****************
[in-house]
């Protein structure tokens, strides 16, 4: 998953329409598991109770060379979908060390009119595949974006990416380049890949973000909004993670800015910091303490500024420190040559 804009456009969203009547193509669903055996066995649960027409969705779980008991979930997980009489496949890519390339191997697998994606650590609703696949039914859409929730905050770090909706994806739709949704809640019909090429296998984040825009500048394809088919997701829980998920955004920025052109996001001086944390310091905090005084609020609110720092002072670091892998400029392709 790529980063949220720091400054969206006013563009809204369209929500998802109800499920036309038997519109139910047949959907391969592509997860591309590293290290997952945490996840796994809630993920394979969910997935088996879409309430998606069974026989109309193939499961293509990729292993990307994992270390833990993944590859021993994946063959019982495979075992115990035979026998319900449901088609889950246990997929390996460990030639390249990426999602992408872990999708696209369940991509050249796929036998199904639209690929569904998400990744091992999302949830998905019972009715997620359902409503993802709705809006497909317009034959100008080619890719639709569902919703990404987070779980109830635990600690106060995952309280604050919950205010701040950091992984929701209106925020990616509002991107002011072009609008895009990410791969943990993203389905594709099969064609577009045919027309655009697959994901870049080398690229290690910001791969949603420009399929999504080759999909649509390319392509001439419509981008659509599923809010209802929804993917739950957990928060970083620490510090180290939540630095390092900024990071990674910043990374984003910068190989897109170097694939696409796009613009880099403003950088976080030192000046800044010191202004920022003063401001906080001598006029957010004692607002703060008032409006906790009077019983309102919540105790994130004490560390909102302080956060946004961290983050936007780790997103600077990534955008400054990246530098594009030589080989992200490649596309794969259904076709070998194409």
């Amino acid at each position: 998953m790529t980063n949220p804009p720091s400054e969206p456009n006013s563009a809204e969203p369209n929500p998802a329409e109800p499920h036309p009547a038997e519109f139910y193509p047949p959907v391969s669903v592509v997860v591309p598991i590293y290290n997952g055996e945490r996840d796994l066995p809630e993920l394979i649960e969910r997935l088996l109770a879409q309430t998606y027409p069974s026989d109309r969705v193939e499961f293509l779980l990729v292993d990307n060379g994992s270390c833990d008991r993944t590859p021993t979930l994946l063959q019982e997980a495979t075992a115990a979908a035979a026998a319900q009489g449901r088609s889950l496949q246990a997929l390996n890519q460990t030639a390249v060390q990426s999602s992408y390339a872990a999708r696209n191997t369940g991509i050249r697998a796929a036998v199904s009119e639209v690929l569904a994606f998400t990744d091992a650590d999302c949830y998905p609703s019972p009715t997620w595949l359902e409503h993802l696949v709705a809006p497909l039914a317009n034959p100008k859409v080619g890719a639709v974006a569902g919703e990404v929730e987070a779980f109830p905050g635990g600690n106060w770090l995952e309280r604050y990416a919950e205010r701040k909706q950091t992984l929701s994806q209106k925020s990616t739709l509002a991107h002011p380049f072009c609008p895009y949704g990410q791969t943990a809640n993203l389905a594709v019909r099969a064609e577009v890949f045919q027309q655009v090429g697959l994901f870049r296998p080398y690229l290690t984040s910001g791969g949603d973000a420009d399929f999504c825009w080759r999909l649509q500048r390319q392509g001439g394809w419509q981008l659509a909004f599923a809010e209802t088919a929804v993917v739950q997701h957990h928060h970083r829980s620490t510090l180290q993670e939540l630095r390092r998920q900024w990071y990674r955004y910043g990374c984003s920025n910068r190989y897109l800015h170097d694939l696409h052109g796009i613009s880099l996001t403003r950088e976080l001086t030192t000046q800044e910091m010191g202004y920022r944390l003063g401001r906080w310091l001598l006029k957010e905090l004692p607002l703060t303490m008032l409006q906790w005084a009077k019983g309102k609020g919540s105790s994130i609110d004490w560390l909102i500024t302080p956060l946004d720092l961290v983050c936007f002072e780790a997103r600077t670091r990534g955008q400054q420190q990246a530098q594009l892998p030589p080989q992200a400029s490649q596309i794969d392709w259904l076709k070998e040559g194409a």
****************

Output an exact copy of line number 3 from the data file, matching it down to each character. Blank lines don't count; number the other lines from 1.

């Amino acid at each position: 998953m790529t980063n949220p804009p720091s400054e969206p456009n006013s563009a809204e969203p369209n929500p998802a329409e109800p499920h036309p009547a038997e519109f139910y193509p047949p959907v391969s669903v592509v997860v591309p598991i590293y290290n997952g055996e945490r996840d796994l066995p809630e993920l394979i649960e969910r997935l088996l109770a879409q309430t998606y027409p069974s026989d109309r969705v193939e499961f293509l779980l990729v292993d990307n060379g994992s270390c833990d008991r993944t590859p021993t979930l994946l063959q019982e997980a495979t075992a115990a979908a035979a026998a319900q009489g449901r088609s889950l496949q246990a997929l390996n890519q460990t030639a390249v060390q990426s999602s992408y390339a872990a999708r696209n191997t369940g991509i050249r697998a796929a036998v199904s009119e639209v690929l569904a994606f998400t990744d091992a650590d999302c949830y998905p609703s019972p009715t997620w595949l359902e409503h993802l696949v709705a809006p497909l039914a317009n034959p100008k859409v080619g890719a639709v974006a569902g919703e990404v929730e987070a779980f109830p905050g635990g600690n106060w770090l995952e309280r604050y990416a919950e205010r701040k909706q950091t992984l929701s994806q209106k925020s990616t739709l509002a991107h002011p380049f072009c609008p895009y949704g990410q791969t943990a809640n993203l389905a594709v019909r099969a064609e577009v890949f045919q027309q655009v090429g697959l994901f870049r296998p080398y690229l290690t984040s910001g791969g949603d973000a420009d399929f999504c825009w080759r999909l649509q500048r390319q392509g001439g394809w419509q981008l659509a909004f599923a809010e209802t088919a929804v993917v739950q997701h957990h928060h970083r829980s620490t510090l180290q993670e939540l630095r390092r998920q900024w990071y990674r955004y910043g990374c984003s920025n910068r190989y897109l800015h170097d694939l696409h052109g796009i613009s880099l996001t403003r950088e976080l001086t030192t000046q800044e910091m010191g202004y920022r944390l003063g401001r906080w310091l001598l006029k957010e905090l004692p607002l703060t303490m008032l409006q906790w005084a009077k019983g309102k609020g919540s105790s994130i609110d004490w560390l909102i500024t302080p956060l946004d720092l961290v983050c936007f002072e780790a997103r600077t670091r990534g955008q400054q420190q990246a530098q594009l892998p030589p080989q992200a400029s490649q596309i794969d392709w259904l076709k070998e040559g194409a």